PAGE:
Putin to meet Blair and Queen on first official visit to West

Colin Brown
Tuesday 11 April 2000 00:00 BST

Vladimir Putin will visit Britain next Monday for talks with Tony Blair and a meeting with the Queen in his first trip to the West since replacing Boris Yeltsin.

The Russian President, a former KGB chief, is expected to raise Russian concerns about Britain's support for the American "Star Wars Two" project, which is aimed at creating a nuclear defensive umbrella to prevent attacks on the US.

Downing Street expressed quiet satisfaction that Mr Putin had chosen London to make his first visit to the West, in spite of the strong criticism in Europe of the alleged Russian human rights abuses in Chechnya. The clear aim is to engage with the Russian President, rather than to protest over alleged Russian war crimes.

"We have recognised that the Russians have a security problem," said a spokesman. "Any use of force should be proportionate and mindful of the need to reduce the risk to civilians."

However, Mr Putin may be seeking to use the Prime Minister's close relationship with President Bill Clinton to underline the anxiety felt in Russia at the star wars project.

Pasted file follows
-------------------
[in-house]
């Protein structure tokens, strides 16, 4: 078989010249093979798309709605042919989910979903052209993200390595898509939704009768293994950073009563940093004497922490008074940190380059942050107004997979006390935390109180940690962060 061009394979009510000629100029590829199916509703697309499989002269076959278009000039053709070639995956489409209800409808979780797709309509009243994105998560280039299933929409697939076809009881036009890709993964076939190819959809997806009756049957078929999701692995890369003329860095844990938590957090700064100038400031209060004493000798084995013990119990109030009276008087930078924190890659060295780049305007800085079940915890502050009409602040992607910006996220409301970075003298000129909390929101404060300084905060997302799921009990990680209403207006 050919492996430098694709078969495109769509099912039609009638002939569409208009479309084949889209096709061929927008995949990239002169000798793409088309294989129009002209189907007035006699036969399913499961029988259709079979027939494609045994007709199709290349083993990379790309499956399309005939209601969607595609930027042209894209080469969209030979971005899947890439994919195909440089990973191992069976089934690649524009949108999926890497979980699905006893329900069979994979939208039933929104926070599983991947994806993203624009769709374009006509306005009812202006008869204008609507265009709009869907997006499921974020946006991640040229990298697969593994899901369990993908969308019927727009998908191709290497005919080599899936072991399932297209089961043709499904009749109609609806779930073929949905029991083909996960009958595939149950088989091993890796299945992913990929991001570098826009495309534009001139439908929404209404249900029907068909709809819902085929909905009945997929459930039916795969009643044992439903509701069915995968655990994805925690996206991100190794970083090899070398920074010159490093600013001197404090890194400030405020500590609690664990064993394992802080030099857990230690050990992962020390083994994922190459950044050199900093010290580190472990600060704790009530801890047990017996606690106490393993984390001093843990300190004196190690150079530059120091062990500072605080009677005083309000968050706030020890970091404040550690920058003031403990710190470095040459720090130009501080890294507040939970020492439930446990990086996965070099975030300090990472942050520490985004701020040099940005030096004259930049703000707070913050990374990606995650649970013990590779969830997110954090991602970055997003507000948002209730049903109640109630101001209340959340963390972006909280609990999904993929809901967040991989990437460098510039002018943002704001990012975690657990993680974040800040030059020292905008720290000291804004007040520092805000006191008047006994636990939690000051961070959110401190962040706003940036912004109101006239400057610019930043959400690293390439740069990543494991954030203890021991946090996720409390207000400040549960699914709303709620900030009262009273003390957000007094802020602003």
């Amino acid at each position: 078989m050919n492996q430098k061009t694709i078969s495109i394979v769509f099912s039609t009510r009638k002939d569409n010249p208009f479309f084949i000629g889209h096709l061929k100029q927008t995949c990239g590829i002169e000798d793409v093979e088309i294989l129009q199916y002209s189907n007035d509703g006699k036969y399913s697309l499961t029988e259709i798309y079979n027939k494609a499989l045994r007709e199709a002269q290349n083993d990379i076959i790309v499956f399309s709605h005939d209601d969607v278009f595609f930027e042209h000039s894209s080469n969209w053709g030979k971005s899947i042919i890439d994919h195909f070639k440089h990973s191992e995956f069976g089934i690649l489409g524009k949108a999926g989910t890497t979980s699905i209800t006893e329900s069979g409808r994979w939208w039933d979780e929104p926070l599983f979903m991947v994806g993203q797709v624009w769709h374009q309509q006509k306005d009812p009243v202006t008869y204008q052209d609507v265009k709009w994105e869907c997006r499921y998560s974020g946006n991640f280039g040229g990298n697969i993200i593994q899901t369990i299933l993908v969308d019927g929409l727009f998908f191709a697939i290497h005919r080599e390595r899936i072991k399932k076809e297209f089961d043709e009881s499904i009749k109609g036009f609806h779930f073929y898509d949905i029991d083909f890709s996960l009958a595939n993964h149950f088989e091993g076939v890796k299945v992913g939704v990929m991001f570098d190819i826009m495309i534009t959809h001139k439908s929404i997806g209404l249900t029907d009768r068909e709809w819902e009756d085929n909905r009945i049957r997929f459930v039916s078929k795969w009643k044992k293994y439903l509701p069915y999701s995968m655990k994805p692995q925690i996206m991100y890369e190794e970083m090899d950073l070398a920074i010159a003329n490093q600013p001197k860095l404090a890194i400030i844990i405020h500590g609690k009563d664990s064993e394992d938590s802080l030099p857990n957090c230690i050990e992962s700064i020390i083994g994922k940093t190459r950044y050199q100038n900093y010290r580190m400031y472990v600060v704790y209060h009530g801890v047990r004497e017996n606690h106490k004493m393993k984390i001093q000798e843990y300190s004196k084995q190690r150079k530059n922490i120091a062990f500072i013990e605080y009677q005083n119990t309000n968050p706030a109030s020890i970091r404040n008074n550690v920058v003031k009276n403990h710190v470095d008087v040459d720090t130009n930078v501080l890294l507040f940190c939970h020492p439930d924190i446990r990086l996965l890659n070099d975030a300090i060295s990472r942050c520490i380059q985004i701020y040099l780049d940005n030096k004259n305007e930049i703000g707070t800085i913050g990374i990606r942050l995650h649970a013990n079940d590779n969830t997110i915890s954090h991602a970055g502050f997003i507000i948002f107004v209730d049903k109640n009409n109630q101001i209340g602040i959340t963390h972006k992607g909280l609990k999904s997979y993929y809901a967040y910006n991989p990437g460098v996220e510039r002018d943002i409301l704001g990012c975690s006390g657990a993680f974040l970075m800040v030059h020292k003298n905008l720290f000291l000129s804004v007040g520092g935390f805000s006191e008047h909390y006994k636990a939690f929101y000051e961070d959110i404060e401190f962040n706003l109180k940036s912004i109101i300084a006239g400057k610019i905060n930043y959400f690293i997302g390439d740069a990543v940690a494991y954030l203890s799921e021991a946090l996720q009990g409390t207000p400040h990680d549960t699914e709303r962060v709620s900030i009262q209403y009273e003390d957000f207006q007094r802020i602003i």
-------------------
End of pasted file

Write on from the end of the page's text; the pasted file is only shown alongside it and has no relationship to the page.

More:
Geoff Hoon, the Secretary of State for Defence, has made clear that Britain would allow the US to use early warning systems in this country, but Britain would want to be brought under the protection of the antimissile umbrella. That could mean the stationing of US missiles in Britain, reviving memories of the protests over the siting of American Cruise missiles at British bases such as Greenham Common.

In an echo of the historic Thatcher-Gorbachev talks, the Prime Minister's official spokesman said it was in Britain's and Europe's interests to develop a "strategic relationship" with Russia.

The Russian President will arrive late on 16 April for talks the following day with Mr Blair and a round-table meeting with senior industrialists.

Mr Blair's agenda will include the conflict in Chechnya, but there were clear signals that in spite of that, Downing Street does not intend to allow it to dominate the talks. Mr Blair extended the invitation to visit Britain during his meeting with Mr Putin in St Petersburg, Russia, last month during the presidential election campaign.

It is being described as an "official working visit" rather than a state visit, but the Russian President is expected to meet the Queen during his two-day stay in London. The Russian news agency ITAR-Tass reported that Mr Putin would meet the Queen at Buckingham Palace. He will travel without his wife, Lyudmila.

A Buckingham Palace spokesman said that the Queen was guided by the Foreign Office on meetings with foreign heads of state on working visits to the country.

The Council of Europe decided last week to suspend Russia in protest at human rights abuses in Chechnya. It is believed that Mr Putin is seeking a way out of the Chechen guerrilla attacks on Russian troops occupying the breakaway republic.

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